Deconstructing the Undecided Voter

With just weeks until Election Day, both George W. Bush and John Kerry are criss-crossing the country trying to persuade undecided or wavering voters that he is the right man to run the country. But what does it take to change a voter's mind? A better-than-expected performance in a 90-minute debate? A hometown campaign stop? A spate of attack ads?

Howard Gardner, a psychologist and professor at Harvard, has been pondering these very questions. In his latest book, "Changing Minds: The Art and Science of Changing Our Own and Other People's Minds" (Harvard Business School Press), Gardner identifies key elements of the decision-making process and explains how they can be influenced to alter the outcome. NEWSWEEK's Jennifer Barrett Ozols spoke with Gardner about how presidential debates shape voters' choices and which campaign strategies have been most effective in swaying them. Excerpts:

NEWSWEEK: How much do the debates influence voters?

Howard Gardner: I think they've had a lot of influence. The best indication of that was that we were told there was a 3 to 5 percent swing vote, but it's clear it's actually several times larger, closer to 15 to 20 percent. Clearly, the swing vote is not entirely tied to the debates, but it's the biggest factor.

It seems like some of these swing voters have swung back and forth over the past few weeks.

Some people actually don't realize they are swing voters till they get to the polls ... I would say there's a base of about 40 percent who won't change their minds [in this election] no matter what. Among those who aren't committed, you almost never have a sudden shift of the mind--though it may feel that way experientially. But anyone watching would see several indications earlier. I see it as waves building up that crest into consciousness. Let's take someone who considers himself a Bush voter. Over the months, he's exposed to lots of data, ads, debates ... and if I'm observing him, I realize he is paying more attention to things he hadn't before and doing things he didn't before--say, listening to National Public Radio instead of watching Fox News. I can say this is someone susceptible to becoming a Kerry voter. But he thinks he's a Bush voter until he gets into the voting booth and decides to vote for Kerry. Of course, the switch could be from Kerry to Bush or even to Nader, too.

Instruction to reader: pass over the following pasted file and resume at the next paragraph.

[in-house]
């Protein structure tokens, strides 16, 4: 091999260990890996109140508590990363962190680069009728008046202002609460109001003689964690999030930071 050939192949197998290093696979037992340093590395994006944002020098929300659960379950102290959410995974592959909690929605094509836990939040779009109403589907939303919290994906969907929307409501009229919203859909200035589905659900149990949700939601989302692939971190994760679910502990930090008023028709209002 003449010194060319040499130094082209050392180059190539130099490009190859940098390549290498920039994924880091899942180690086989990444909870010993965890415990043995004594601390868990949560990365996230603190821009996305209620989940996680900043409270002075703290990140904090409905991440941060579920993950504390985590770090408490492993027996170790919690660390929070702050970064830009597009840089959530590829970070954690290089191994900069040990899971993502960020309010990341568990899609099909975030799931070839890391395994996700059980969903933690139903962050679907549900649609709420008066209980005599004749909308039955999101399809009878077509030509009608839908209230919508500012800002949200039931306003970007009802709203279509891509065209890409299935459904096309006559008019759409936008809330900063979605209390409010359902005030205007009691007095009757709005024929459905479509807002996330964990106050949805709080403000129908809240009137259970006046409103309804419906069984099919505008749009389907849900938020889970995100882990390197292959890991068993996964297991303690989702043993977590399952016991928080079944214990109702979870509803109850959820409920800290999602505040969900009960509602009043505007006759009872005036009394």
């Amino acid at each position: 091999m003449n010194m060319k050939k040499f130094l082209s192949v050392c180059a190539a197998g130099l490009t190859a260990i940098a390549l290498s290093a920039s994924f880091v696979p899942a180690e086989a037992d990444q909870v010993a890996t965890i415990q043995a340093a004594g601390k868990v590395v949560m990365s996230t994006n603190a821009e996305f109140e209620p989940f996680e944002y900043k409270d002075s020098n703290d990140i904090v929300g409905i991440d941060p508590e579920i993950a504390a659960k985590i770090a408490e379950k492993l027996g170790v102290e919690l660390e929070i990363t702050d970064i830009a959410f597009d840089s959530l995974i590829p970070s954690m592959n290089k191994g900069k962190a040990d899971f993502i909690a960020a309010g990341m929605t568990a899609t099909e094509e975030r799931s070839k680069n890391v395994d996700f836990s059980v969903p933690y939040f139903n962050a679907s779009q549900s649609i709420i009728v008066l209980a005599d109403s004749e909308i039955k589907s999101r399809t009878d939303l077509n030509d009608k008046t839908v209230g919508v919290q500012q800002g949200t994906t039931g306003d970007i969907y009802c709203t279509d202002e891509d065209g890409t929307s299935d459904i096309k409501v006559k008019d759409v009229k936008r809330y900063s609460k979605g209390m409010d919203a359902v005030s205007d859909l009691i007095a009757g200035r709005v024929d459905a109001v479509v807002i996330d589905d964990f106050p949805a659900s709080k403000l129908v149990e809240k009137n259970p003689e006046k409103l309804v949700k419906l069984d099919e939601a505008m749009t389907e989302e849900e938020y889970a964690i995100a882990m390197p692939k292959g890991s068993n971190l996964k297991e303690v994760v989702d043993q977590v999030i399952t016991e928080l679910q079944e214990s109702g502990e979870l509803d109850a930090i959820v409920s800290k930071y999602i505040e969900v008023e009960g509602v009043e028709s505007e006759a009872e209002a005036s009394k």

There's been some controversy over John Kerry's invoking Dick Cheney's lesbian daughter during a question on same-sex marriage in Wednesday's debate. Can a single comment like that cost a candidate votes?

No, but it is enough to take someone who's wavering and push them in one direction. To me, people will not ram on this again and again because it's too sensitive. I think people who watched it might think it may have been an unfortunate comment, but it was not a "gotcha" comment.

In the first televised presidential debate in 1960 between Richard Nixon and John F. Kennedy, Kennedy's telegenic looks were seen as a real advantage over Nixon, who'd refused makeup and appeared haggard. How do you think Bush and Kerry appeared on TV?

I think this is a rare case where Bush was better on radio than on television. I listened to some of the debate on the radio. Bush spoke slowly and enunciated. The problem was, if you saw it on TV, he had these silly grins that made him look ineffectual. But if you just heard him on the radio, I think he sounded fine. This is what I call representational redescription. You are making the same point in many different ways--the way you hold yourself, your facial and bodily expressions--not just what you say. When you saw Bush making the silly expressions--and his body language seemed stilted--it worked against him. Kerry's body language hasn't worked against him in the same way.

How much influence can that have on voters watching the debates?